Though hospitals cannot require employees to receive a vaccine that is under emergency use authorization, it will be strongly recommended that employees get inoculated.

The initial 1,950 vaccinations should be enough to cover health care workers at both EMMC and Mercy who have the most interactions with COVID-positive patients, Paul Bolin, senior vice president and chief human resource officer for Northern Light, said during a virtual news conference. The Pfizer vaccine requires two doses 21 days apart in order to be fully effective, and the hospitals are expecting to receive another shipment to cover the second doses for those people.

Officials with Northern Light acknowledged there have been some challenges to rolling out the vaccine, including not knowing until Friday the final quantity of vaccine they would be receiving and at what locations.

“One of the initial issues that we overcame quickly was pending info about the quantity of vaccine to be received at each location and the timing of that,” Bolin said. “(In order to) internally identify by risk which groups of employees would appropriately receive the vaccine first, it was important to know how much we would have available. We found that out late last week and put that into our plan, so we’re working quickly to administer the vaccine in that order.”

The initial Pfizer vaccine deliveries this week are going to larger hospitals with capacity to store the vaccine in ultra-cold freezers. A vaccine developed by Moderna that does not need to be kept in a deep freeze could be distributed next week and will be allocated to about 30 smaller hospitals around the state.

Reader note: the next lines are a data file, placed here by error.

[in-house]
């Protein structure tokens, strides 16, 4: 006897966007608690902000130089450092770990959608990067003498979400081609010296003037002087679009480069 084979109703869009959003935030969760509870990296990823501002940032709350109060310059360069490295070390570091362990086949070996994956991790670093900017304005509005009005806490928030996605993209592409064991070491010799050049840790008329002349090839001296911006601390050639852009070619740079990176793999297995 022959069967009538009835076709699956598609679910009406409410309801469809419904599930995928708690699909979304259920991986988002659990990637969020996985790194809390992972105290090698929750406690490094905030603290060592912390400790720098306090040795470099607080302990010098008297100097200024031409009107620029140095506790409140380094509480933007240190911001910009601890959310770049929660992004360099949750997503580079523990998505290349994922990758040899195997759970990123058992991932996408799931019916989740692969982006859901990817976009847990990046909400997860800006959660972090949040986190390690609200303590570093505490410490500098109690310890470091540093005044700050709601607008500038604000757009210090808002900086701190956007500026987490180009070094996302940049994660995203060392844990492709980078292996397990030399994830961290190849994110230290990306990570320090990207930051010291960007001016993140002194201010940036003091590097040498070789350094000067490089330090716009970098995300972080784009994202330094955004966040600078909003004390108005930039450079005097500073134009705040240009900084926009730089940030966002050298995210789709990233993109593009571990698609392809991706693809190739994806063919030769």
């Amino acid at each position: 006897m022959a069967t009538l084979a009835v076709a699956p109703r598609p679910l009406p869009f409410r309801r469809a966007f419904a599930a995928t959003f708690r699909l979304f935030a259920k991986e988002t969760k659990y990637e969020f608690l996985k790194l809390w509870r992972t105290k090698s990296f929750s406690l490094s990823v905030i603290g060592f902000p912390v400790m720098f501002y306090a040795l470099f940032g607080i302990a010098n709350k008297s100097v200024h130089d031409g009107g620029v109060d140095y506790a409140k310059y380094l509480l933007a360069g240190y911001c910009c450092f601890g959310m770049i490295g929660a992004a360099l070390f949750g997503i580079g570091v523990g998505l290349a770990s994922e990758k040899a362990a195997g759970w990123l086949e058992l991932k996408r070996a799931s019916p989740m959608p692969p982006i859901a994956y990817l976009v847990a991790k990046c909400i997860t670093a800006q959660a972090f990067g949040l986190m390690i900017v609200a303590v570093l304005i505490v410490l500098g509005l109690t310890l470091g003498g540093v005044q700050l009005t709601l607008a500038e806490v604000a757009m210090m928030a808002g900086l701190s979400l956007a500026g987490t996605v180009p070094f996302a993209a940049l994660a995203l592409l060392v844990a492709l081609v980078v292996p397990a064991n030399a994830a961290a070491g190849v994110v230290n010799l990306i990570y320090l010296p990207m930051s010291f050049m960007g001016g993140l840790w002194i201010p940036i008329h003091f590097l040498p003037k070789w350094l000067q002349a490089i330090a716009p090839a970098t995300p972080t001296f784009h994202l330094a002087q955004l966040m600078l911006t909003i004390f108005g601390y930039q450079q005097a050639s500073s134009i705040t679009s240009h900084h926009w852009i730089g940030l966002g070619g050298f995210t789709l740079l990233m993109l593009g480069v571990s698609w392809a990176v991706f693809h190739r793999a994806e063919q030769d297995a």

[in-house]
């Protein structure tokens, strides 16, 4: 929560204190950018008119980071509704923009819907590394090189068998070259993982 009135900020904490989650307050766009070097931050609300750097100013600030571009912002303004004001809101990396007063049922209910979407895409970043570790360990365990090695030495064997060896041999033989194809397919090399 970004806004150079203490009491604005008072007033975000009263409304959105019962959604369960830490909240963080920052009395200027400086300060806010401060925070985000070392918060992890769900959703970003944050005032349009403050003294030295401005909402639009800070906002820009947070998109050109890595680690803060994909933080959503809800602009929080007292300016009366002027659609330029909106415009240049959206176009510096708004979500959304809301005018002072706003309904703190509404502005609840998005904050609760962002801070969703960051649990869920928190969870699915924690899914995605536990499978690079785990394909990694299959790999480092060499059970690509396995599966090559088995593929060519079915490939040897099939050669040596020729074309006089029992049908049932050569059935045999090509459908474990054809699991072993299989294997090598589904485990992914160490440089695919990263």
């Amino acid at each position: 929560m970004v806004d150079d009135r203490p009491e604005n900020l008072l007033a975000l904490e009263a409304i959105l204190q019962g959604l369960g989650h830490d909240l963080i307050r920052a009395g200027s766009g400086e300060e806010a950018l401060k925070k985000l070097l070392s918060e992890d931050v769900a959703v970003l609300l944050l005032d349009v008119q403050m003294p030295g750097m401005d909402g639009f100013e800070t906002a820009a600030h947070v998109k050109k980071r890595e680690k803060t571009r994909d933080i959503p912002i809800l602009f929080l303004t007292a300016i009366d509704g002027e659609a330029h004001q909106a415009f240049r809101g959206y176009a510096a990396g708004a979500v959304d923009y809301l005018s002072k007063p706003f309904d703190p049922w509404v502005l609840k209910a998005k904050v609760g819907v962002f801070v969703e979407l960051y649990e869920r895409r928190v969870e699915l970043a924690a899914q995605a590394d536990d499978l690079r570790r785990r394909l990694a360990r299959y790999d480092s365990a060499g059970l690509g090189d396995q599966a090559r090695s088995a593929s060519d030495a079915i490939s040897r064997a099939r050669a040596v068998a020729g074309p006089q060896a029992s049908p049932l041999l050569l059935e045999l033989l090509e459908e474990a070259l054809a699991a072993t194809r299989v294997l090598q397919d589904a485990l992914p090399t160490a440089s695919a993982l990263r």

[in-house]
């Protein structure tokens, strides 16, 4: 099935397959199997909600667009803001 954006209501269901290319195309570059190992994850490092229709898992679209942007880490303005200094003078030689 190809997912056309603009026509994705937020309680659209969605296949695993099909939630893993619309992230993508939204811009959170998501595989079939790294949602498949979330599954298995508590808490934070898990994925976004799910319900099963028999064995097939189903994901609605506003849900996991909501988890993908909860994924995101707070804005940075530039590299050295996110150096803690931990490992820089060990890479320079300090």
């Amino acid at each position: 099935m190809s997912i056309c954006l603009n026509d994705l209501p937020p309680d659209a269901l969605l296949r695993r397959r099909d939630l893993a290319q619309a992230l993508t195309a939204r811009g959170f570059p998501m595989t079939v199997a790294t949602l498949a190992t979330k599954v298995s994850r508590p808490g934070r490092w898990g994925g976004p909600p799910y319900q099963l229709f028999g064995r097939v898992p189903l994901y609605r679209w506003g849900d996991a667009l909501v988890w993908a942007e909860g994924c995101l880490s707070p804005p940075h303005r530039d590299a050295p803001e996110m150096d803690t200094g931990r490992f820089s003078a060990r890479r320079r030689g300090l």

Jason Gould, director of marketing and business development at Covenant Health/St. Mary’s Health System, said St. Mary’s Regional Medical Center in Lewiston was awaiting delivery of roughly 500 doses of vaccine Monday afternoon. However, the hospital later said the delivery would come Tuesday.


“We are in the process of formulating a plan to distribute the vaccine when we do receive it,” Gould said.

Gould said the hospital will begin distributing the vaccine “as soon as” it arrives and in accordance with the procedures outlined by the CDC. He said that includes individuals who are likely to be exposed to infected patients or patients who are being investigated for COVID-19.

“It’s unlikely the initial distribution of vaccines will be sufficient to cover all of our staff, so we are in the process of prioritizing who needs to get it based on the CDC guidelines,” he  said.

MaineGeneral Health in Augusta also is expecting to receive its first shipment on Tuesday and begin inoculations on Wednesday.

“We anticipate receiving the COVID-19 vaccine from the state on Tuesday, Dec. 15, 2020, and we are in the planning stages to start distributing the vaccination as early as Wednesday, Dec. 16, 2020,” Dr. Steve Diaz, chief medical officer at MaineGeneral Health, said in a written statement released by a spokesperson.

Maine Medical Center in Portland, which is part of the MaineHealth network, is expecting 1,885 doses on Tuesday, said Dr. Nirav Shah, director of the Maine Center for Disease Control and Prevention.

“We have been planning for weeks now and we are very ready to receive and distribute the vaccine,” MaineHealth spokesman John Porter said.

MaineHealth, which operates nine hospital systems in the state, including Maine Med, said on Friday that it will give its initial allotment of the vaccine to the direct care providers at its hospitals that have seen the highest number of COVID-19 patients. Porter said that includes Maine Med, Southern Maine Health Care and Mid Coast-Parkview Health.

MaineHealth also said the initial vaccinations will be directed to intensive care unit teams, emergency department caregivers, those providing care in dedicated COVID-19 inpatient units, and other critical and essential inpatient services that are not available elsewhere.